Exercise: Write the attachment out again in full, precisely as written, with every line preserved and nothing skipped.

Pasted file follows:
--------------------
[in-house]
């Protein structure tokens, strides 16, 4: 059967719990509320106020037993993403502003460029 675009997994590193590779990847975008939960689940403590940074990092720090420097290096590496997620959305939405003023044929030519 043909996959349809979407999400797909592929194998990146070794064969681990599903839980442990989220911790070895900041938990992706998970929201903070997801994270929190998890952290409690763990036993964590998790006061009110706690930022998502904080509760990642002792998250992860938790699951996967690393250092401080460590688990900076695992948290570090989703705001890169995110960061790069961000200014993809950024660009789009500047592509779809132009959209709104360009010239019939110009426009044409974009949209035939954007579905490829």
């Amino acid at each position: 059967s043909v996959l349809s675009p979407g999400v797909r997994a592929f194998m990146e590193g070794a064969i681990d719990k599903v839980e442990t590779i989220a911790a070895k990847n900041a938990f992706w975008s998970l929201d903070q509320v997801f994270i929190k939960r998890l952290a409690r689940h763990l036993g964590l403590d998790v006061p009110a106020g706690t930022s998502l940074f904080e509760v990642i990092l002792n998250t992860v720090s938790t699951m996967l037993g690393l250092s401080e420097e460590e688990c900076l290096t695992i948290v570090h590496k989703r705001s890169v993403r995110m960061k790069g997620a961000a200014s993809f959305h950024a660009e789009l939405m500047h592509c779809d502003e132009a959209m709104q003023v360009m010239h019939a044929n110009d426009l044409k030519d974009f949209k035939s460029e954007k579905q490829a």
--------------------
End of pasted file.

[in-house]
């Protein structure tokens, strides 16, 4: 059967719990509320106020037993993403502003460029 675009997994590193590779990847975008939960689940403590940074990092720090420097290096590496997620959305939405003023044929030519 043909996959349809979407999400797909592929194998990146070794064969681990599903839980442990989220911790070895900041938990992706998970929201903070997801994270929190998890952290409690763990036993964590998790006061009110706690930022998502904080509760990642002792998250992860938790699951996967690393250092401080460590688990900076695992948290570090989703705001890169995110960061790069961000200014993809950024660009789009500047592509779809132009959209709104360009010239019939110009426009044409974009949209035939954007579905490829």
């Amino acid at each position: 059967s043909v996959l349809s675009p979407g999400v797909r997994a592929f194998m990146e590193g070794a064969i681990d719990k599903v839980e442990t590779i989220a911790a070895k990847n900041a938990f992706w975008s998970l929201d903070q509320v997801f994270i929190k939960r998890l952290a409690r689940h763990l036993g964590l403590d998790v006061p009110a106020g706690t930022s998502l940074f904080e509760v990642i990092l002792n998250t992860v720090s938790t699951m996967l037993g690393l250092s401080e420097e460590e688990c900076l290096t695992i948290v570090h590496k989703r705001s890169v993403r995110m960061k790069g997620a961000a200014s993809f959305h950024a660009e789009l939405m500047h592509c779809d502003e132009a959209m709104q003023v360009m010239h019939a044929n110009d426009l044409k030519d974009f949209k035939s460029e954007k579905q490829a």